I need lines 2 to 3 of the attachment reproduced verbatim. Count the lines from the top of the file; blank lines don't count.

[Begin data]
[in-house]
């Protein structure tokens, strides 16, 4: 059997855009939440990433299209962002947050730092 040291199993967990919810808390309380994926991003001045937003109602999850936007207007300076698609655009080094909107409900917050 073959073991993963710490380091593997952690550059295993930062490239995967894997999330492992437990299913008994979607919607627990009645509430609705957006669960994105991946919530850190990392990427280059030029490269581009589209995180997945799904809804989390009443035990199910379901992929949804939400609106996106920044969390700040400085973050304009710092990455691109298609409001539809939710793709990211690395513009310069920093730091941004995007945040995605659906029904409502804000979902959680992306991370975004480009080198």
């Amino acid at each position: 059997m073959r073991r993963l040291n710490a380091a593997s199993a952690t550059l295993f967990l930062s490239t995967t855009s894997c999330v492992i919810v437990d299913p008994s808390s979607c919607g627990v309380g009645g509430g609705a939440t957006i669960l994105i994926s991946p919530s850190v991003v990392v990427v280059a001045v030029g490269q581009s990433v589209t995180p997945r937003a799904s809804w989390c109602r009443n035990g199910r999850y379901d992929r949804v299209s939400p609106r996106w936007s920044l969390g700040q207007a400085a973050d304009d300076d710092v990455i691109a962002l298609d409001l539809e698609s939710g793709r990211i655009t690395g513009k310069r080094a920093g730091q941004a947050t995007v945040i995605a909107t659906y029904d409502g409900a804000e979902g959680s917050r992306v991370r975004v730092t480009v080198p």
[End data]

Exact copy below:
């Protein structure tokens, strides 16, 4: 059997855009939440990433299209962002947050730092 040291199993967990919810808390309380994926991003001045937003109602999850936007207007300076698609655009080094909107409900917050 073959073991993963710490380091593997952690550059295993930062490239995967894997999330492992437990299913008994979607919607627990009645509430609705957006669960994105991946919530850190990392990427280059030029490269581009589209995180997945799904809804989390009443035990199910379901992929949804939400609106996106920044969390700040400085973050304009710092990455691109298609409001539809939710793709990211690395513009310069920093730091941004995007945040995605659906029904409502804000979902959680992306991370975004480009080198």
């Amino acid at each position: 059997m073959r073991r993963l040291n710490a380091a593997s199993a952690t550059l295993f967990l930062s490239t995967t855009s894997c999330v492992i919810v437990d299913p008994s808390s979607c919607g627990v309380g009645g509430g609705a939440t957006i669960l994105i994926s991946p919530s850190v991003v990392v990427v280059a001045v030029g490269q581009s990433v589209t995180p997945r937003a799904s809804w989390c109602r009443n035990g199910r999850y379901d992929r949804v299209s939400p609106r996106w936007s920044l969390g700040q207007a400085a973050d304009d300076d710092v990455i691109a962002l298609d409001l539809e698609s939710g793709r990211i655009t690395g513009k310069r080094a920093g730091q941004a947050t995007v945040i995605a909107t659906y029904d409502g409900a804000e979902g959680s917050r992306v991370r975004v730092t480009v080198p």